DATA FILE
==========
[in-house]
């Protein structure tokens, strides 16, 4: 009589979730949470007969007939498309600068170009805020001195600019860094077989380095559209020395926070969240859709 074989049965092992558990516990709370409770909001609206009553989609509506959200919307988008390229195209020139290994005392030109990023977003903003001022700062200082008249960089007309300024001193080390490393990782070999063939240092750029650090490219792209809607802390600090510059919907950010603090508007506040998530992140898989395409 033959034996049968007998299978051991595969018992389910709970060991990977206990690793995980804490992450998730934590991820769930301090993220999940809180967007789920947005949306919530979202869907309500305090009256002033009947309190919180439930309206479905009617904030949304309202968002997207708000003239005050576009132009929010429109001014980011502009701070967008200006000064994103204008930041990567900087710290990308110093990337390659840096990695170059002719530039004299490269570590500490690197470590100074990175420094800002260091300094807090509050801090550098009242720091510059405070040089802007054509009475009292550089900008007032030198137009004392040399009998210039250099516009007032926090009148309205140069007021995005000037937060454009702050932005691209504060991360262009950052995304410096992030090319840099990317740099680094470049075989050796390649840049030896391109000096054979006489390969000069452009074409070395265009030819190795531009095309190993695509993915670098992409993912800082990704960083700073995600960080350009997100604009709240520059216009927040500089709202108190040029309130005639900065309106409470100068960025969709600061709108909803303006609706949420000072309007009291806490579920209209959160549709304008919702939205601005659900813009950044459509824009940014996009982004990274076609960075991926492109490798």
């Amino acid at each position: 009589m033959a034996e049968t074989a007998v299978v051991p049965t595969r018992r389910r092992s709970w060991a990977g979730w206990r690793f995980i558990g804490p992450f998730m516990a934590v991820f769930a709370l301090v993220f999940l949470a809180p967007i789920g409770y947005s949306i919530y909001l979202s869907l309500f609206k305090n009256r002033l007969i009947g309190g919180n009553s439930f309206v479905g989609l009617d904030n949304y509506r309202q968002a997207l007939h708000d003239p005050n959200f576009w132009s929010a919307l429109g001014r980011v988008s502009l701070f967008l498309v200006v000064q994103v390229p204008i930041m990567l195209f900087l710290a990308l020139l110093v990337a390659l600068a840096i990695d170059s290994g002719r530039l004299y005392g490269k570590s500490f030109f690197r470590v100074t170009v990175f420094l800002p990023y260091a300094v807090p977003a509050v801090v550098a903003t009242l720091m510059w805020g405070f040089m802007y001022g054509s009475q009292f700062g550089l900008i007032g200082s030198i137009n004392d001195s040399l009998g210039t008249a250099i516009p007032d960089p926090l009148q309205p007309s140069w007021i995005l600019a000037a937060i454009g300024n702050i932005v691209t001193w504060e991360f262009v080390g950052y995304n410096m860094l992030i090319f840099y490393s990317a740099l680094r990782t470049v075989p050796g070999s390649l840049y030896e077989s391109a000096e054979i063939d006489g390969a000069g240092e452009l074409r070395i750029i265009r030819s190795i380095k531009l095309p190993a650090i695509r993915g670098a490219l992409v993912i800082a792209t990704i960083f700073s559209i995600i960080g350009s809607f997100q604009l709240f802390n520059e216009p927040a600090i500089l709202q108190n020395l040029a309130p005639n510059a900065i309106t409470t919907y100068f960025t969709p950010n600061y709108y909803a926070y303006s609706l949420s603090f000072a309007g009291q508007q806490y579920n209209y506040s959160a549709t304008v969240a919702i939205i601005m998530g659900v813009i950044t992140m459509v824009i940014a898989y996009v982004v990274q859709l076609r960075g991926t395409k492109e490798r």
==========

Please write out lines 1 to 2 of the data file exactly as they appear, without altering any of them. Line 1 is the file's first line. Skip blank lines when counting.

[in-house]
């Protein structure tokens, strides 16, 4: 009589979730949470007969007939498309600068170009805020001195600019860094077989380095559209020395926070969240859709 074989049965092992558990516990709370409770909001609206009553989609509506959200919307988008390229195209020139290994005392030109990023977003903003001022700062200082008249960089007309300024001193080390490393990782070999063939240092750029650090490219792209809607802390600090510059919907950010603090508007506040998530992140898989395409 033959034996049968007998299978051991595969018992389910709970060991990977206990690793995980804490992450998730934590991820769930301090993220999940809180967007789920947005949306919530979202869907309500305090009256002033009947309190919180439930309206479905009617904030949304309202968002997207708000003239005050576009132009929010429109001014980011502009701070967008200006000064994103204008930041990567900087710290990308110093990337390659840096990695170059002719530039004299490269570590500490690197470590100074990175420094800002260091300094807090509050801090550098009242720091510059405070040089802007054509009475009292550089900008007032030198137009004392040399009998210039250099516009007032926090009148309205140069007021995005000037937060454009702050932005691209504060991360262009950052995304410096992030090319840099990317740099680094470049075989050796390649840049030896391109000096054979006489390969000069452009074409070395265009030819190795531009095309190993695509993915670098992409993912800082990704960083700073995600960080350009997100604009709240520059216009927040500089709202108190040029309130005639900065309106409470100068960025969709600061709108909803303006609706949420000072309007009291806490579920209209959160549709304008919702939205601005659900813009950044459509824009940014996009982004990274076609960075991926492109490798």